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Are you recycling right?

Give your recycling a little bit of love or in other words, make sure it’s clean, dry and don’t bag it when to goes into the recycling bin. This is the message the Norfolk Waste Partnership wants residents to heed as part of a major push to Recycle for Norfolk in August and September.

The revitalised recycling message comes in the wake of national research by the charity WRAP, which promotes the sustainable use of resources, that found overall, 64% of households’ dispose of one or more items incorrectly because of a lack of information about what and how to recycle.

John Fisher, chair of the Norfolk Waste Partnership explained: “We want to make sure Norfolk residents have the information they need to understand how and what to recycle at home. There are three simple rules to remember to get recycling right in Norfolk: Clean, Dry and Don’t Bag it.”

The campaign reinforces the rules in a leaflet which will go to every Norfolk home in September. Posters, radio, television adverts and online information will remind everyone how to recycle right. In 2015/16 Norfolk’s recycling rate was 45% which compares well to the published recycling rate for England as a whole which was 43%.

Mr Fisher added: “Getting recycling right is everyone’s responsibility. All of our councils and crews work hard to empty our bins and when they find a recycling bin full with unwashed food containers and in many instances, used nappies and even pet food, it can be soul-destroying. It is especially unpleasant for the people at our material recovery facility who hand sort Norfolk’s recycling material.”

There is also a cost when people don’t follow the rules on recycling. Whilst it is 33% cheaper to recycle one tonne of material than dispose of it as rubbish, last year Norfolk’s district, borough and city councils paid an additional £430,000 to have Norfolk’s recycling material cleaned-up before it could be made into new products. If everyone makes sure their recyclable materials are clean, dry and loose and that they are placed in the right bin, it will save money.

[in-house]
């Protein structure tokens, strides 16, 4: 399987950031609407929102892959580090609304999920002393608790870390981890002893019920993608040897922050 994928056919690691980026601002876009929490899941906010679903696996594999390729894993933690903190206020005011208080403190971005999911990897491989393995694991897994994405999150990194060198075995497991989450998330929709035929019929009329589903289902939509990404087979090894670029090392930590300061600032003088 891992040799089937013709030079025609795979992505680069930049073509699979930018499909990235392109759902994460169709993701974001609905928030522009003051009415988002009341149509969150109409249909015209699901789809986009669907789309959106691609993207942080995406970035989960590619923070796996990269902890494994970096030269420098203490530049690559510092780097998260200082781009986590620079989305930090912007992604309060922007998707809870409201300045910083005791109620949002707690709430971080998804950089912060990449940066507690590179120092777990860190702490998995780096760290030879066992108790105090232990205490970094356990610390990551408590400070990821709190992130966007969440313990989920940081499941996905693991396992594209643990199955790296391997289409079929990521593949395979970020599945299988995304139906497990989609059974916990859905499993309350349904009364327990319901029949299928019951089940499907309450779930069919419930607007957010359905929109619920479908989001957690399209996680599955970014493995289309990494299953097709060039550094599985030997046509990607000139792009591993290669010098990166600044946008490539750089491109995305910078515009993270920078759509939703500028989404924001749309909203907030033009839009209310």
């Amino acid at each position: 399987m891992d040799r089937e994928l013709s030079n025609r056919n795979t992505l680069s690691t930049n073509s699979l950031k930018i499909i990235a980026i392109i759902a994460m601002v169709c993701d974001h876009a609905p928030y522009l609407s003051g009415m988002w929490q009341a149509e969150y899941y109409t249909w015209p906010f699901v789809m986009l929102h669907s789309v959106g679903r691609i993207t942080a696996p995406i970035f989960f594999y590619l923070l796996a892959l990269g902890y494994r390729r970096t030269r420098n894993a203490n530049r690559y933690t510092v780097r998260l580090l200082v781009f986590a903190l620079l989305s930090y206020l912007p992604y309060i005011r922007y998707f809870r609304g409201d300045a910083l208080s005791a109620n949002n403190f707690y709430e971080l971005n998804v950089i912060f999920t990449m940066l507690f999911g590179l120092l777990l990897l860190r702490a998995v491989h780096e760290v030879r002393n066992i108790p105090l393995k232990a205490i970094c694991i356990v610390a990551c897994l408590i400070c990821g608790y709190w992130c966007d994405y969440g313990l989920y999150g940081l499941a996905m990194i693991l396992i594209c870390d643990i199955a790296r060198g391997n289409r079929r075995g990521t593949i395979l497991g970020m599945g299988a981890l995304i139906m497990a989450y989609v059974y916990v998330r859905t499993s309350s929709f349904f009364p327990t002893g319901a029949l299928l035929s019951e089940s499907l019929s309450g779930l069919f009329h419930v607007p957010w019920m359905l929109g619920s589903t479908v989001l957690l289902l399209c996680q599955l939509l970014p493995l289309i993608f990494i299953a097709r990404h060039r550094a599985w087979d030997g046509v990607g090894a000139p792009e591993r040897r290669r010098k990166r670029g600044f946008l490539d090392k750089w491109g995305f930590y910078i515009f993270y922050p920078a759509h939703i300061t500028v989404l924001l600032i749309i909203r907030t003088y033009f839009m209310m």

Along with the leaflet that will be delivered to Norfolk households in September, details about what can and cannot be recycled in Norfolk can be found at www.recyclefornorfolk.com or via Twitter and Facebook: @Recycle4Norfolk

Your old TV could help save a life

Norwich City Council and the British Heart Foundation are giving people another chance to recycle their small and medium-sized unwanted electrical and electronic items this Saturday (January 28), and in doing so help support people with heart disease.

Their last event was a huge success with the British Heart Foundation totting up items to the value of £6,300 – enough to pay for six defibrillators.

Don’t bin it, bring it will take place at the St Paul’s Church, Tuckswood, Norwich, NR4 6BH. People are invited to bring along their small and medium-sized electrical items (working or non-working) between 8am and 1pm.

Items such as toasters, hairdryers, mobile phones, TVs, games consoles and kettles will all be gratefully received. Commercial waste and larger items, such as fridges or ovens will not be accepted.

The British Heart Foundation will be at the event collecting items which are suitable for re-use and eventual resale from their local Norwich store. The money made from selling your old TV could be used to help fund research into heart disease, or teach children about the importance of exercise.

Norwich City Council will be recycling all items which are not suitable for re-use. Recycling makes the most out of the valuable metals in electrical equipment as well as keeping it out of landfill where it gives off harmful gases.
Computers will be accepted at the event but they will be dealt with exclusively by the British Heart Foundation which will ensure data is cleared before resale. Norwich City Council can take no responsibility for donation of computers.

To find out more about recycling go to www.norwich.gov.uk/recycling

Hellesdon children get hands-on with rubbish

Children from Kinsale Infant School recently got hands-on with rubbish, in a session designed to help them learn about recycling.